Algeria has sent its ambassador back to Paris after a short crisis with France, Opinion Today has reported. The North African state withdrew the ambassador on 8 February after France allowed journalist Amira Bouraoui into the country even though she was being pursued by the Algerian judiciary. According to the Algerians, the role of French diplomats in smuggling her out through Tunisia was a violation of Algerian sovereignty.
The government in Algiers believes that France is keen to maintain relations with Algeria so as not to lose the Algerian market and an interlocutor in the Sahel region, which is coming more under the influence of Russia and China. President Abdelmadjid Tebboune told Al Jazeera two days ago that he spoke with his French counterpart Emmanuel Macron on Friday to confirm the return of the ambassador. The crisis, he added to the TV network, confirmed the fluctuation of bilateral relations.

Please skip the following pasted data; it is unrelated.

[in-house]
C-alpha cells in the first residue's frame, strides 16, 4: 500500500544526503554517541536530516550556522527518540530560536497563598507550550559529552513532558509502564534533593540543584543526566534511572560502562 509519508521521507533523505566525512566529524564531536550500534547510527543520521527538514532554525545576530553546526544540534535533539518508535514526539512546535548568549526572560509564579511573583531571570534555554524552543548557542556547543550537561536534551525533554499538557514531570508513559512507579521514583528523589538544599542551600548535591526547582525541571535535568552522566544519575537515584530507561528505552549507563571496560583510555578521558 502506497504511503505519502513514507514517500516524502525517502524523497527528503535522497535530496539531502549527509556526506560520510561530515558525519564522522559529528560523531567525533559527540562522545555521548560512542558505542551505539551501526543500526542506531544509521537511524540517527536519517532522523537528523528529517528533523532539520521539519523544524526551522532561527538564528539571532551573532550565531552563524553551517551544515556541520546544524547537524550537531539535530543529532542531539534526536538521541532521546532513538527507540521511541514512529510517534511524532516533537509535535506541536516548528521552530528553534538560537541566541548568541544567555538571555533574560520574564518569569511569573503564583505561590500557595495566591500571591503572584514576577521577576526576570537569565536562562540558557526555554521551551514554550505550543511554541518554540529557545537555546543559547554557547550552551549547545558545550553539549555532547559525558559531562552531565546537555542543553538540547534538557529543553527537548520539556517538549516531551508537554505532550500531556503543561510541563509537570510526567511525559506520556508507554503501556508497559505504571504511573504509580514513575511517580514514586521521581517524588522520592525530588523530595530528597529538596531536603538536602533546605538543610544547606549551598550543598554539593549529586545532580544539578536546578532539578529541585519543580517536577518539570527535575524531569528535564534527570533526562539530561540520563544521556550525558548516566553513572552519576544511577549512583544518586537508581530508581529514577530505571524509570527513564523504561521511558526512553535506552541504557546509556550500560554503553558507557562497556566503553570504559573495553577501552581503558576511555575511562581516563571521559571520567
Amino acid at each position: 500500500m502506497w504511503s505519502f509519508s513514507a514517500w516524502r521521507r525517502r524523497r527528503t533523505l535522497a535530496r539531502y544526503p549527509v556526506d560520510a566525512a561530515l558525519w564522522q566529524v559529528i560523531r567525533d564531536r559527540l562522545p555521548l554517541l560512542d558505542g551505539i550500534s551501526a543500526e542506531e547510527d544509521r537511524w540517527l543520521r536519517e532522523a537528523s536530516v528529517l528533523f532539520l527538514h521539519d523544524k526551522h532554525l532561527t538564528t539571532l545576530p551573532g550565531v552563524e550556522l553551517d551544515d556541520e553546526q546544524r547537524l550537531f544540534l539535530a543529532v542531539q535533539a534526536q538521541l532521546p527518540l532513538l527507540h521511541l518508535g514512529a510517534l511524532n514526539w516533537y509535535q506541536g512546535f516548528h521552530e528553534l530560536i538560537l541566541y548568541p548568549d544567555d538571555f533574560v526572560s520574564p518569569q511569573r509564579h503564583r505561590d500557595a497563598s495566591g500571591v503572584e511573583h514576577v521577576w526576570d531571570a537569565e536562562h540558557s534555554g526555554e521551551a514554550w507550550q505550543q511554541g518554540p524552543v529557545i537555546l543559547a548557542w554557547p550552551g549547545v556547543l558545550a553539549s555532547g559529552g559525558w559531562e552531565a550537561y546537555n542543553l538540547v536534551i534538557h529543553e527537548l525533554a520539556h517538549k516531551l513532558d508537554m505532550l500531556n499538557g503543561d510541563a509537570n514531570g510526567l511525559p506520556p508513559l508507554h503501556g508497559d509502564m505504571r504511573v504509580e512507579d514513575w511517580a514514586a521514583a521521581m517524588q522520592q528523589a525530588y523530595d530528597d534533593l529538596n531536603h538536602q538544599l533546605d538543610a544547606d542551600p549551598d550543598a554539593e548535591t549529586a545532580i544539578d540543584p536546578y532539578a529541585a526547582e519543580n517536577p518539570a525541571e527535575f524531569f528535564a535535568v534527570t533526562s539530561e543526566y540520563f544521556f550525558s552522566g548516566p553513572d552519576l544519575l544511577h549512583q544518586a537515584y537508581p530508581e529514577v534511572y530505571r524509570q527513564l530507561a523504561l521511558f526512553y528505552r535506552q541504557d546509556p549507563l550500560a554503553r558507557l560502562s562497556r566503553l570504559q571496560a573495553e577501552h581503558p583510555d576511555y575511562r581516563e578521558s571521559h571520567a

French diplomats have worked hard to restore relations with Algeria, and may have made concessions and promises. Macron wants to be the French president who transforms relations with a strategic country like Algeria from "thorny" to "stable".
Writing for Al-Shorouk, one political analyst said that relations between Algeria and France are so deep that they cannot be ruptured, even though the government in Algiers has diversified its partners in Europe and around the world. The French magazine Le Bouin said on Friday that one of the bases of French-Algerian relations is the fight against terrorism in the Sahel region.
READ: Algeria, France end diplomatic crisis, agree to increase cooperation